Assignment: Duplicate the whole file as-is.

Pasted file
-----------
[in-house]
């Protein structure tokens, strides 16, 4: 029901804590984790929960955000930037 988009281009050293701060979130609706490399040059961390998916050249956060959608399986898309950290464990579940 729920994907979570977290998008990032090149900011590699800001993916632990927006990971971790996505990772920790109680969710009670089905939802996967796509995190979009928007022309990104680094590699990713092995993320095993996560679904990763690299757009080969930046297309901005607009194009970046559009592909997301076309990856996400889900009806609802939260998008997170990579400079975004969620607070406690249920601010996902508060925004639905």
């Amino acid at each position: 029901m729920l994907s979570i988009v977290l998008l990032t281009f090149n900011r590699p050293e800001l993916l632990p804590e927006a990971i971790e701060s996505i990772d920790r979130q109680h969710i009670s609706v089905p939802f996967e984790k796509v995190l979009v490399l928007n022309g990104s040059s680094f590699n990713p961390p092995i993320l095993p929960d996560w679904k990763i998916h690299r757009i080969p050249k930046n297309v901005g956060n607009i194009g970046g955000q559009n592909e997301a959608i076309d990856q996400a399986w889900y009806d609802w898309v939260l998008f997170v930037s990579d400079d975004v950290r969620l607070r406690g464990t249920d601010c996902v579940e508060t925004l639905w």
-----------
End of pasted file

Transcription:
[in-house]
């Protein structure tokens, strides 16, 4: 029901804590984790929960955000930037 988009281009050293701060979130609706490399040059961390998916050249956060959608399986898309950290464990579940 729920994907979570977290998008990032090149900011590699800001993916632990927006990971971790996505990772920790109680969710009670089905939802996967796509995190979009928007022309990104680094590699990713092995993320095993996560679904990763690299757009080969930046297309901005607009194009970046559009592909997301076309990856996400889900009806609802939260998008997170990579400079975004969620607070406690249920601010996902508060925004639905």
């Amino acid at each position: 029901m729920l994907s979570i988009v977290l998008l990032t281009f090149n900011r590699p050293e800001l993916l632990p804590e927006a990971i971790e701060s996505i990772d920790r979130q109680h969710i009670s609706v089905p939802f996967e984790k796509v995190l979009v490399l928007n022309g990104s040059s680094f590699n990713p961390p092995i993320l095993p929960d996560w679904k990763i998916h690299r757009i080969p050249k930046n297309v901005g956060n607009i194009g970046g955000q559009n592909e997301a959608i076309d990856q996400a399986w889900y009806d609802w898309v939260l998008f997170v930037s990579d400079d975004v950290r969620l607070r406690g464990t249920d601010c996902v579940e508060t925004l639905w």